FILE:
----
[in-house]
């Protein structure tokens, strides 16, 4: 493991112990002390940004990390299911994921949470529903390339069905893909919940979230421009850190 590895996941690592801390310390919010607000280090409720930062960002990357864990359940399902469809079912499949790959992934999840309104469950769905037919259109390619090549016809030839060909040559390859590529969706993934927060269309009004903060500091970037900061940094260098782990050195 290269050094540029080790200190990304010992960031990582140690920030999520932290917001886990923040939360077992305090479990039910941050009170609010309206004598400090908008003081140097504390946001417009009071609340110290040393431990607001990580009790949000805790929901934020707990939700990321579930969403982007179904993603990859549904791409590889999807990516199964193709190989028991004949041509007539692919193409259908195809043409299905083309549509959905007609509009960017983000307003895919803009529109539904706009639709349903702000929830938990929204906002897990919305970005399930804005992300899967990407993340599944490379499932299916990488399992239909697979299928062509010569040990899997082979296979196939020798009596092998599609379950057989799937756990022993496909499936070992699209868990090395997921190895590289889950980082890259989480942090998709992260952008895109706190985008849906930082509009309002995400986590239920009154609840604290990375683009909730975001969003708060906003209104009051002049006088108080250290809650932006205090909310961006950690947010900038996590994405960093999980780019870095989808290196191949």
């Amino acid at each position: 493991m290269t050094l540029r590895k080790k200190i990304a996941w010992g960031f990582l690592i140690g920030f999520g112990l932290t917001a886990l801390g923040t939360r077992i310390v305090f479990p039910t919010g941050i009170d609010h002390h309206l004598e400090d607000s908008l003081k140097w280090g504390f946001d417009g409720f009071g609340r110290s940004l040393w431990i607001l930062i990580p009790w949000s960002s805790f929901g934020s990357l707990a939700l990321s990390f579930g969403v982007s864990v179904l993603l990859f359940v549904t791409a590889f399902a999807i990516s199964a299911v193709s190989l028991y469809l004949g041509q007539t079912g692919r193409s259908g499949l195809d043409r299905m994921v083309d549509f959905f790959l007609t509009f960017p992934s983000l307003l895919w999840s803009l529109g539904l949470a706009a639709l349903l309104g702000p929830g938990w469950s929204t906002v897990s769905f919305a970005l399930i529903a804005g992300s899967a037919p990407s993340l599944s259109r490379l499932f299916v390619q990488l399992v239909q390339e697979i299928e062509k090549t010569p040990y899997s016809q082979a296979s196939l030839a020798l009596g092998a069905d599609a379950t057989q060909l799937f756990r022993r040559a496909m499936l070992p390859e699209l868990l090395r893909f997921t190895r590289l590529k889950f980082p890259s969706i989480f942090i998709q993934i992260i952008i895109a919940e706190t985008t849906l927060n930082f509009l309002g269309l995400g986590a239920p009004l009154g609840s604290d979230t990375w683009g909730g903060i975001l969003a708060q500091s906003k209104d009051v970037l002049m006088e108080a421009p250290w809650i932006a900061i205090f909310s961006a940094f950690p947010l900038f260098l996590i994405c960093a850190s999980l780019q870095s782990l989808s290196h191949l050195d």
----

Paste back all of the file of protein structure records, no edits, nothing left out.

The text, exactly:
[in-house]
């Protein structure tokens, strides 16, 4: 493991112990002390940004990390299911994921949470529903390339069905893909919940979230421009850190 590895996941690592801390310390919010607000280090409720930062960002990357864990359940399902469809079912499949790959992934999840309104469950769905037919259109390619090549016809030839060909040559390859590529969706993934927060269309009004903060500091970037900061940094260098782990050195 290269050094540029080790200190990304010992960031990582140690920030999520932290917001886990923040939360077992305090479990039910941050009170609010309206004598400090908008003081140097504390946001417009009071609340110290040393431990607001990580009790949000805790929901934020707990939700990321579930969403982007179904993603990859549904791409590889999807990516199964193709190989028991004949041509007539692919193409259908195809043409299905083309549509959905007609509009960017983000307003895919803009529109539904706009639709349903702000929830938990929204906002897990919305970005399930804005992300899967990407993340599944490379499932299916990488399992239909697979299928062509010569040990899997082979296979196939020798009596092998599609379950057989799937756990022993496909499936070992699209868990090395997921190895590289889950980082890259989480942090998709992260952008895109706190985008849906930082509009309002995400986590239920009154609840604290990375683009909730975001969003708060906003209104009051002049006088108080250290809650932006205090909310961006950690947010900038996590994405960093999980780019870095989808290196191949």
């Amino acid at each position: 493991m290269t050094l540029r590895k080790k200190i990304a996941w010992g960031f990582l690592i140690g920030f999520g112990l932290t917001a886990l801390g923040t939360r077992i310390v305090f479990p039910t919010g941050i009170d609010h002390h309206l004598e400090d607000s908008l003081k140097w280090g504390f946001d417009g409720f009071g609340r110290s940004l040393w431990i607001l930062i990580p009790w949000s960002s805790f929901g934020s990357l707990a939700l990321s990390f579930g969403v982007s864990v179904l993603l990859f359940v549904t791409a590889f399902a999807i990516s199964a299911v193709s190989l028991y469809l004949g041509q007539t079912g692919r193409s259908g499949l195809d043409r299905m994921v083309d549509f959905f790959l007609t509009f960017p992934s983000l307003l895919w999840s803009l529109g539904l949470a706009a639709l349903l309104g702000p929830g938990w469950s929204t906002v897990s769905f919305a970005l399930i529903a804005g992300s899967a037919p990407s993340l599944s259109r490379l499932f299916v390619q990488l399992v239909q390339e697979i299928e062509k090549t010569p040990y899997s016809q082979a296979s196939l030839a020798l009596g092998a069905d599609a379950t057989q060909l799937f756990r022993r040559a496909m499936l070992p390859e699209l868990l090395r893909f997921t190895r590289l590529k889950f980082p890259s969706i989480f942090i998709q993934i992260i952008i895109a919940e706190t985008t849906l927060n930082f509009l309002g269309l995400g986590a239920p009004l009154g609840s604290d979230t990375w683009g909730g903060i975001l969003a708060q500091s906003k209104d009051v970037l002049m006088e108080a421009p250290w809650i932006a900061i205090f909310s961006a940094f950690p947010l900038f260098l996590i994405c960093a850190s999980l780019q870095s782990l989808s290196h191949l050195d």